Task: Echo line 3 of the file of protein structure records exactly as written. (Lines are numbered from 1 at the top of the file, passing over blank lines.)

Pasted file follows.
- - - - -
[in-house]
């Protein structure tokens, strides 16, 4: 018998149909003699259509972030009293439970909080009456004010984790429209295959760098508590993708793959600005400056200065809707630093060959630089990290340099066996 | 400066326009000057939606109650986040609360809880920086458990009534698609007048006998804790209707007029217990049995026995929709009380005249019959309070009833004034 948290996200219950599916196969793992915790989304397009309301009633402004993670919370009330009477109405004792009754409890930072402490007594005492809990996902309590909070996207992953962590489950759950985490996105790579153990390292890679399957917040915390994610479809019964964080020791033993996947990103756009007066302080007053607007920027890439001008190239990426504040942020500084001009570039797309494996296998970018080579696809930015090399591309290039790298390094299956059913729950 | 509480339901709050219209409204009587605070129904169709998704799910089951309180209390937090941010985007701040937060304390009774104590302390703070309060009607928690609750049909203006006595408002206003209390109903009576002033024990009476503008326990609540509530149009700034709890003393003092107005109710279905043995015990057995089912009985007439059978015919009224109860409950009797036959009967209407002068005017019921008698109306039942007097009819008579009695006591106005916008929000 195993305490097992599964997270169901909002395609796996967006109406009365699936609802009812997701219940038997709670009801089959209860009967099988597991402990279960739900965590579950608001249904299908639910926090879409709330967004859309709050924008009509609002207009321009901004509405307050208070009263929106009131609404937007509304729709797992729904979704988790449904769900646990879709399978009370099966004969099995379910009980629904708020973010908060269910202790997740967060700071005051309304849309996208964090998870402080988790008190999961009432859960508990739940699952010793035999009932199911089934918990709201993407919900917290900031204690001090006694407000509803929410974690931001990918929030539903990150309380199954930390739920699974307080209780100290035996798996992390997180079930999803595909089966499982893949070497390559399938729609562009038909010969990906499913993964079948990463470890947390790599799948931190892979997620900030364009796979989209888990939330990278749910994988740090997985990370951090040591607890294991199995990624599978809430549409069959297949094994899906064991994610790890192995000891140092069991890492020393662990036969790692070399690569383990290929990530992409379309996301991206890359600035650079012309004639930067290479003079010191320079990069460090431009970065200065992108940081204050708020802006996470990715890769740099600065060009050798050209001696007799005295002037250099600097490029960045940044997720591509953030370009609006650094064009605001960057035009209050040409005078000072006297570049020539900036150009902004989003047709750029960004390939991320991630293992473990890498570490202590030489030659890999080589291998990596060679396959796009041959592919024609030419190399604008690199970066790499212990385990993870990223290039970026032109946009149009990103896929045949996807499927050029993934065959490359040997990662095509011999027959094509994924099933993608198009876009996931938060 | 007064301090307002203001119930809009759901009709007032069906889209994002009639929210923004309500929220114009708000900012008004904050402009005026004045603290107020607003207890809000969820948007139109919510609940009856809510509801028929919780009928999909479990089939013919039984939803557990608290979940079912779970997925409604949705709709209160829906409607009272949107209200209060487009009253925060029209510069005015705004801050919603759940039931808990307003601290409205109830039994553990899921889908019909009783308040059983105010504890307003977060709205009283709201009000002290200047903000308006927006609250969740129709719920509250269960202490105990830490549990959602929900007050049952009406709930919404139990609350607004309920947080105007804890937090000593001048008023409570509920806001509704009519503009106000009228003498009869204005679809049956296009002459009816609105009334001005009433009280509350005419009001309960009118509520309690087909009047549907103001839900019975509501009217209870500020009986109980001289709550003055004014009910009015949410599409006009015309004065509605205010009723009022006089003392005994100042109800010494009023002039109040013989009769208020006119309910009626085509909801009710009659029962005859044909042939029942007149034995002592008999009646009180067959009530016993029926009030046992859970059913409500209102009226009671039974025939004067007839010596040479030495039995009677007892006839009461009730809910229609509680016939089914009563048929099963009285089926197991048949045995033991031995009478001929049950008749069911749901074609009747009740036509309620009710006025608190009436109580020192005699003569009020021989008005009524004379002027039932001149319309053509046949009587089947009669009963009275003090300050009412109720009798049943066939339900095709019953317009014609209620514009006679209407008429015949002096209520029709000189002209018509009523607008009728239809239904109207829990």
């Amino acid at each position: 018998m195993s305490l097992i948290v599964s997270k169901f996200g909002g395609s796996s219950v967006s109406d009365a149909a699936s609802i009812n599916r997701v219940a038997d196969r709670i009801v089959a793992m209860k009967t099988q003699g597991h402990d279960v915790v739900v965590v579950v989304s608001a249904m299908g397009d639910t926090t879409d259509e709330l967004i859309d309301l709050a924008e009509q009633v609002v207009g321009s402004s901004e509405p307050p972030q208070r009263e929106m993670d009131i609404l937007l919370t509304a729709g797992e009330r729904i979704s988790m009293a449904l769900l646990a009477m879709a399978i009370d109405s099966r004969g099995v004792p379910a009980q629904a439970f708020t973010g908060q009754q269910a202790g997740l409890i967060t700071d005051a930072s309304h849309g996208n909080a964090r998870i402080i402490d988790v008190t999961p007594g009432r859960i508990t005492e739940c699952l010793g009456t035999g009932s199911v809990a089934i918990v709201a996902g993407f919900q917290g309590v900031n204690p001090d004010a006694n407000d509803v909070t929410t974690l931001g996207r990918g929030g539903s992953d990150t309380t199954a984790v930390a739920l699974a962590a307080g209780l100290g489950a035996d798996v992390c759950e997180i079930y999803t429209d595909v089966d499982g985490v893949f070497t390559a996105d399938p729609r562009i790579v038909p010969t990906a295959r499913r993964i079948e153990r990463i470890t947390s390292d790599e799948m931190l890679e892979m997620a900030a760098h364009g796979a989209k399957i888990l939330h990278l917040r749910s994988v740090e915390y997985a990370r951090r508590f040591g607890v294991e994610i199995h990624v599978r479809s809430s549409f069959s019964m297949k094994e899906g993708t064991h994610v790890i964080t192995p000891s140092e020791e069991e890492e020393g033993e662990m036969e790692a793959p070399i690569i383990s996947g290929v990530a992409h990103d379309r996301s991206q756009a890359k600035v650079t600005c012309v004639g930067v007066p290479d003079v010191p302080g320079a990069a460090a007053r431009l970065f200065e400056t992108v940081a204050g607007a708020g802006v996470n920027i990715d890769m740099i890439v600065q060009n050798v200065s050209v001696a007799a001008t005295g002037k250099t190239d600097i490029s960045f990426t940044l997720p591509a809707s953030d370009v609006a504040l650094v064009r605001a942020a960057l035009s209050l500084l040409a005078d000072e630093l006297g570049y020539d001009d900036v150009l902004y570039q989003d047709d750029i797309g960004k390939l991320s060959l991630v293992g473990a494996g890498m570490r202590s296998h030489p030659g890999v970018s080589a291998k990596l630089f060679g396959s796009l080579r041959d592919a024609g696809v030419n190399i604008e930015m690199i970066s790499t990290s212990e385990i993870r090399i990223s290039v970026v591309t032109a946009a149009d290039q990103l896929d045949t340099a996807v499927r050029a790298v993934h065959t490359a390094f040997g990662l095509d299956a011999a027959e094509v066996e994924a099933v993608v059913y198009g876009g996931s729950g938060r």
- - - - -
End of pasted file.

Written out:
């Amino acid at each position: 018998m195993s305490l097992i948290v599964s997270k169901f996200g909002g395609s796996s219950v967006s109406d009365a149909a699936s609802i009812n599916r997701v219940a038997d196969r709670i009801v089959a793992m209860k009967t099988q003699g597991h402990d279960v915790v739900v965590v579950v989304s608001a249904m299908g397009d639910t926090t879409d259509e709330l967004i859309d309301l709050a924008e009509q009633v609002v207009g321009s402004s901004e509405p307050p972030q208070r009263e929106m993670d009131i609404l937007l919370t509304a729709g797992e009330r729904i979704s988790m009293a449904l769900l646990a009477m879709a399978i009370d109405s099966r004969g099995v004792p379910a009980q629904a439970f708020t973010g908060q009754q269910a202790g997740l409890i967060t700071d005051a930072s309304h849309g996208n909080a964090r998870i402080i402490d988790v008190t999961p007594g009432r859960i508990t005492e739940c699952l010793g009456t035999g009932s199911v809990a089934i918990v709201a996902g993407f919900q917290g309590v900031n204690p001090d004010a006694n407000d509803v909070t929410t974690l931001g996207r990918g929030g539903s992953d990150t309380t199954a984790v930390a739920l699974a962590a307080g209780l100290g489950a035996d798996v992390c759950e997180i079930y999803t429209d595909v089966d499982g985490v893949f070497t390559a996105d399938p729609r562009i790579v038909p010969t990906a295959r499913r993964i079948e153990r990463i470890t947390s390292d790599e799948m931190l890679e892979m997620a900030a760098h364009g796979a989209k399957i888990l939330h990278l917040r749910s994988v740090e915390y997985a990370r951090r508590f040591g607890v294991e994610i199995h990624v599978r479809s809430s549409f069959s019964m297949k094994e899906g993708t064991h994610v790890i964080t192995p000891s140092e020791e069991e890492e020393g033993e662990m036969e790692a793959p070399i690569i383990s996947g290929v990530a992409h990103d379309r996301s991206q756009a890359k600035v650079t600005c012309v004639g930067v007066p290479d003079v010191p302080g320079a990069a460090a007053r431009l970065f200065e400056t992108v940081a204050g607007a708020g802006v996470n920027i990715d890769m740099i890439v600065q060009n050798v200065s050209v001696a007799a001008t005295g002037k250099t190239d600097i490029s960045f990426t940044l997720p591509a809707s953030d370009v609006a504040l650094v064009r605001a942020a960057l035009s209050l500084l040409a005078d000072e630093l006297g570049y020539d001009d900036v150009l902004y570039q989003d047709d750029i797309g960004k390939l991320s060959l991630v293992g473990a494996g890498m570490r202590s296998h030489p030659g890999v970018s080589a291998k990596l630089f060679g396959s796009l080579r041959d592919a024609g696809v030419n190399i604008e930015m690199i970066s790499t990290s212990e385990i993870r090399i990223s290039v970026v591309t032109a946009a149009d290039q990103l896929d045949t340099a996807v499927r050029a790298v993934h065959t490359a390094f040997g990662l095509d299956a011999a027959e094509v066996e994924a099933v993608v059913y198009g876009g996931s729950g938060r």